Woodrow and Aiden become incestuously involved with Milly’s circle of friends, including her creepy roommate Mike (Vincent Grashaw in the weakest, most amateurishly actor-y performance of the bunch) a brooding sycophant-like man who appears to lust hopelessly after Milly. It’s the least convincingly developed character, which might be the reason for Vincent Grashaw’s rather silly performance as a constant and vaguely menacing presence making every scene he is in awkward and self-consciously acted by the entire ensemble. Milly’s best friend Courtney (Rebekah Brandes) also gets mildly involved with Aiden, though that plotline seems to be dropped immediately, or else it functions as a red herring. Brandes is wonderful in the most down to earth and conventional performance. She exudes effortless charm and believability as a pretty, sweet girl just trying to make nice with everybody involved.
Bellflower is a very strange genre mash up. We’re following a couple through an almost entirely predictable, hip as can be love story filled with impromptu road trips, deep emotional conversations, cool classic muscle cars, blindingly gorgeous washed out summer time cinematography and gritty post-college blue collar 20-something slumming parties where the educated meet the anti-intellectuals for a beer bash and awkward social interplay.
Tensions rise as time goes on, separated by poetic title cards reading like sentence fragments, which serve as chapters in a book. Milly and Woodrow continue dating, settling into something resembling domesticity. It’s clear everybody is restless. Woodrow and Aiden have lost their focus with their apocalyptic designs and Milly’s thoughts clearly lay elsewhere. It’s well done in that Glodell refuses to spell out the nature of the situation for us. For anybody whose has general life experience, particularly in new and unclear romantic relationships, the outcome is somewhat foreseeable, but they final revelations and path Glodell’s script takes is wholly original and fascinating in its psychotic tendencies.
The film is very fluid and worm-hole-y in its structure. The plot is mostly linear, but there are side tangents where its unclear if a sequence is reality or fantasy. Perhaps Glodell wants to acknowledge the possibility of both versions of his story existing within a realm of possibility. The more likely explanation is that Glodell is anthropomorphizing the emotional turmoil of a relationship gone sour through images of abhorrently selfish and violent actions made by all the characters involved in the story. The images are all very clear and visceral, but they serve more of a metaphorical purpose than something as simple and melodramatic as Glodell actually taking us down a true road of insanity that is depicted in the final act’s denouement, before he brings the story full circle to something that suggests a more logical and personal ending to a tragically miscalculated romance.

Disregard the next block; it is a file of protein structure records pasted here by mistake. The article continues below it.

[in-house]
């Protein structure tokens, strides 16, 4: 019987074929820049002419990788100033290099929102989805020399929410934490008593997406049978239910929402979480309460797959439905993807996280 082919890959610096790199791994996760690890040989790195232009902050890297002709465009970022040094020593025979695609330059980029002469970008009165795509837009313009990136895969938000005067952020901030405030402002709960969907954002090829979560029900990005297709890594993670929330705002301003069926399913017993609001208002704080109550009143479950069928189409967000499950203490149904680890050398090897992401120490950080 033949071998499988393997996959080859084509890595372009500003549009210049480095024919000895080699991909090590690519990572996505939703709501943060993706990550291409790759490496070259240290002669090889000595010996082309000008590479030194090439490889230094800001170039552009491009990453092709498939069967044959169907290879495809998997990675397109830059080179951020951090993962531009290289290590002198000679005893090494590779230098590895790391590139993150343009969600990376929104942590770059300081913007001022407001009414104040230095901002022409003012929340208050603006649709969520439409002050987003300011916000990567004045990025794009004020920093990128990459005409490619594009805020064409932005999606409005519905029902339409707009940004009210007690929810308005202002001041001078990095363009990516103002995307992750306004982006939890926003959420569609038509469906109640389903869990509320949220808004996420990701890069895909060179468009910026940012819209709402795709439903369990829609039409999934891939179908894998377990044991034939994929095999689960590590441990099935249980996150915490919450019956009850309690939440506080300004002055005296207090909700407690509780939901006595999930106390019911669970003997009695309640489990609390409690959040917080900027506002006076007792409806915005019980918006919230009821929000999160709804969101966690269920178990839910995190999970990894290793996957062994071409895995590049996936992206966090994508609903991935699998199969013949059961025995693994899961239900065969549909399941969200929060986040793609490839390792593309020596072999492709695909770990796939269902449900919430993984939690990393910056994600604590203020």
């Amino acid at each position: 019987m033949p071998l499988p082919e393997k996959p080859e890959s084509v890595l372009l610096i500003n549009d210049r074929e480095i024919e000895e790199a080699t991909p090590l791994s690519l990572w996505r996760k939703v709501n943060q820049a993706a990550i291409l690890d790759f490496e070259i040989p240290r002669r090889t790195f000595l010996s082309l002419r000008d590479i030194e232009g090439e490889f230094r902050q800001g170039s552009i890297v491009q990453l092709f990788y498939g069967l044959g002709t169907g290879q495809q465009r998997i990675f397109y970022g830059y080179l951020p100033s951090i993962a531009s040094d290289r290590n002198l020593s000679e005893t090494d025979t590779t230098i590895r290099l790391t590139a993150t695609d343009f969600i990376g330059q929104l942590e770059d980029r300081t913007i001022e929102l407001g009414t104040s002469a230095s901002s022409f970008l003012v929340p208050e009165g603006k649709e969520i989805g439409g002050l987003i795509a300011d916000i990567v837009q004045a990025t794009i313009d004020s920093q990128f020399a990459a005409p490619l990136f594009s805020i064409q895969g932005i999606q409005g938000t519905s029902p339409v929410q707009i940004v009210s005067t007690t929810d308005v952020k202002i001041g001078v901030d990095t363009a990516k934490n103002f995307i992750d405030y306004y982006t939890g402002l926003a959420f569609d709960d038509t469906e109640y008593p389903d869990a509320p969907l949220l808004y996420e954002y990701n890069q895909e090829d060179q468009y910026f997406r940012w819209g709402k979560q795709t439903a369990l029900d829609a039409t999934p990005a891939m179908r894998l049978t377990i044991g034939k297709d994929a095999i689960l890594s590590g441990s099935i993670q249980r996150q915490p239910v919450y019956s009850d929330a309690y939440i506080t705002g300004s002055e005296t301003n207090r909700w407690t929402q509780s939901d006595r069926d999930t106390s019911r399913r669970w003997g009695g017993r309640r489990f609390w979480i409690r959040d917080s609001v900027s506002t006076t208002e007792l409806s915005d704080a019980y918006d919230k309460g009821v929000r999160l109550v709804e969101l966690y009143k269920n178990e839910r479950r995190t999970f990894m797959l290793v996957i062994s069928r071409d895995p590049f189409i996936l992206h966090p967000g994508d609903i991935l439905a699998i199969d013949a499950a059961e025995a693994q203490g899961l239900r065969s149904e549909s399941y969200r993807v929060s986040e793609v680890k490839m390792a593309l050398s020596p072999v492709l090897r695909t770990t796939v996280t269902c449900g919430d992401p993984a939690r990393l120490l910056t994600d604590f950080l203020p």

NOTE: The images aren’t literally clear. There’s a washed out, 16MM grainy quality to the film’s look, a result of some actual engineering by Glodell and associates on a uniquely built camera system, created specifically for this project. Medusa was also built specifically for the project and also functions 100% as depicted on screen. No gimmicks in this flick!
Bellflower is a refreshing take on romantic melodrama and guy-centric personal journeys. I’d also include it just barely as an addition to the film noir subgenre, as it depicts people of low stature in life falling from the cracked sidewalk of their existence, off the curb and into a gutter of pain, anguish and regret. They don’t fall from a high place. They fall from a survivable, insulated existence of social patterns and routine, into one of emotional overexposure and rash decision making based on our most inscrutable desires and motivations. He does this beautifully, originally and in an emotionally stunning manner that will leave you floored.